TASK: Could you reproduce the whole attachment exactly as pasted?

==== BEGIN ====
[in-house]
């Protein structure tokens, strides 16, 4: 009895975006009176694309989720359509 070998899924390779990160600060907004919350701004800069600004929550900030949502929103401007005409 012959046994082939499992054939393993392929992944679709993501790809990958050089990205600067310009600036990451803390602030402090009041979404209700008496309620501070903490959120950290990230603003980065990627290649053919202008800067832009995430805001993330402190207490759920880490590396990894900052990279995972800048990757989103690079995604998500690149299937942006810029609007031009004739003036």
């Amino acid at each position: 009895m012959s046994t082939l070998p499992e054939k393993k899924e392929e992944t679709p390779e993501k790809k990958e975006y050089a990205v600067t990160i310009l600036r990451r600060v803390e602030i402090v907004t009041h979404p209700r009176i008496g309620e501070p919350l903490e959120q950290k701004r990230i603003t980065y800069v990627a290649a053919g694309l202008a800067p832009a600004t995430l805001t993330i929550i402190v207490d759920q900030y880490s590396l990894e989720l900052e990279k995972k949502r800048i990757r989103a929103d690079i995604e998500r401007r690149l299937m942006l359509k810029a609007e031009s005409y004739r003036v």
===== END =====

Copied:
[in-house]
């Protein structure tokens, strides 16, 4: 009895975006009176694309989720359509 070998899924390779990160600060907004919350701004800069600004929550900030949502929103401007005409 012959046994082939499992054939393993392929992944679709993501790809990958050089990205600067310009600036990451803390602030402090009041979404209700008496309620501070903490959120950290990230603003980065990627290649053919202008800067832009995430805001993330402190207490759920880490590396990894900052990279995972800048990757989103690079995604998500690149299937942006810029609007031009004739003036």
């Amino acid at each position: 009895m012959s046994t082939l070998p499992e054939k393993k899924e392929e992944t679709p390779e993501k790809k990958e975006y050089a990205v600067t990160i310009l600036r990451r600060v803390e602030i402090v907004t009041h979404p209700r009176i008496g309620e501070p919350l903490e959120q950290k701004r990230i603003t980065y800069v990627a290649a053919g694309l202008a800067p832009a600004t995430l805001t993330i929550i402190v207490d759920q900030y880490s590396l990894e989720l900052e990279k995972k949502r800048i990757r989103a929103d690079i995604e998500r401007r690149l299937m942006l359509k810029a609007e031009s005409y004739r003036v």